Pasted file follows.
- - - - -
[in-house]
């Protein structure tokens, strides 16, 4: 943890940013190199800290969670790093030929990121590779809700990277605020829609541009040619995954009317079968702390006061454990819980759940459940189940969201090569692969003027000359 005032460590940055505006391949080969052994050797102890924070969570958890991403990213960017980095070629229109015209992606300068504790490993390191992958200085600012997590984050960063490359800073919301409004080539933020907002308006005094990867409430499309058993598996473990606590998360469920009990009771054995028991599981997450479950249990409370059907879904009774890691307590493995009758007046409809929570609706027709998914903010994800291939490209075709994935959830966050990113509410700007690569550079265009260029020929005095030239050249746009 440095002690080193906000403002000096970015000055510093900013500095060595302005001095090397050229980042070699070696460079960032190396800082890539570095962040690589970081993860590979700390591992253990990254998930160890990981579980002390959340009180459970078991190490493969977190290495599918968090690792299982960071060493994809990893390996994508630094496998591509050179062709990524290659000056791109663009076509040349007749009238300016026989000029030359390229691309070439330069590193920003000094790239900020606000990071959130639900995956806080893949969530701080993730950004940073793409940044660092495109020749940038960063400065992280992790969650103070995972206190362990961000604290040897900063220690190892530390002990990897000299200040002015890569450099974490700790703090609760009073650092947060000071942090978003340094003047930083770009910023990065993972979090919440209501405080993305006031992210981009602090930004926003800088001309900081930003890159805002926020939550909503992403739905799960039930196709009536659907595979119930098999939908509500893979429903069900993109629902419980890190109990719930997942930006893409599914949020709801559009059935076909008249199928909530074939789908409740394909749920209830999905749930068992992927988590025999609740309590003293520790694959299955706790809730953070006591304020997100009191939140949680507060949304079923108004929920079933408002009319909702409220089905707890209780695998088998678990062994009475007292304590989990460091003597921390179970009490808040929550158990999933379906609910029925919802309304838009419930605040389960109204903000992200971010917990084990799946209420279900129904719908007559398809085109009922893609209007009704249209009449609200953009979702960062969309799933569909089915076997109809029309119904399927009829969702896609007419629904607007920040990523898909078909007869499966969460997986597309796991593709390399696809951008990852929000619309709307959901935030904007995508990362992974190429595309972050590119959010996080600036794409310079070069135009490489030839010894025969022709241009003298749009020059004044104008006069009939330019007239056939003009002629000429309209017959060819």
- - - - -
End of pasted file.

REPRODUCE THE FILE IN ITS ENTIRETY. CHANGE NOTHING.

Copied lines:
[in-house]
């Protein structure tokens, strides 16, 4: 943890940013190199800290969670790093030929990121590779809700990277605020829609541009040619995954009317079968702390006061454990819980759940459940189940969201090569692969003027000359 005032460590940055505006391949080969052994050797102890924070969570958890991403990213960017980095070629229109015209992606300068504790490993390191992958200085600012997590984050960063490359800073919301409004080539933020907002308006005094990867409430499309058993598996473990606590998360469920009990009771054995028991599981997450479950249990409370059907879904009774890691307590493995009758007046409809929570609706027709998914903010994800291939490209075709994935959830966050990113509410700007690569550079265009260029020929005095030239050249746009 440095002690080193906000403002000096970015000055510093900013500095060595302005001095090397050229980042070699070696460079960032190396800082890539570095962040690589970081993860590979700390591992253990990254998930160890990981579980002390959340009180459970078991190490493969977190290495599918968090690792299982960071060493994809990893390996994508630094496998591509050179062709990524290659000056791109663009076509040349007749009238300016026989000029030359390229691309070439330069590193920003000094790239900020606000990071959130639900995956806080893949969530701080993730950004940073793409940044660092495109020749940038960063400065992280992790969650103070995972206190362990961000604290040897900063220690190892530390002990990897000299200040002015890569450099974490700790703090609760009073650092947060000071942090978003340094003047930083770009910023990065993972979090919440209501405080993305006031992210981009602090930004926003800088001309900081930003890159805002926020939550909503992403739905799960039930196709009536659907595979119930098999939908509500893979429903069900993109629902419980890190109990719930997942930006893409599914949020709801559009059935076909008249199928909530074939789908409740394909749920209830999905749930068992992927988590025999609740309590003293520790694959299955706790809730953070006591304020997100009191939140949680507060949304079923108004929920079933408002009319909702409220089905707890209780695998088998678990062994009475007292304590989990460091003597921390179970009490808040929550158990999933379906609910029925919802309304838009419930605040389960109204903000992200971010917990084990799946209420279900129904719908007559398809085109009922893609209007009704249209009449609200953009979702960062969309799933569909089915076997109809029309119904399927009829969702896609007419629904607007920040990523898909078909007869499966969460997986597309796991593709390399696809951008990852929000619309709307959901935030904007995508990362992974190429595309972050590119959010996080600036794409310079070069135009490489030839010894025969022709241009003298749009020059004044104008006069009939330019007239056939003009002629000429309209017959060819």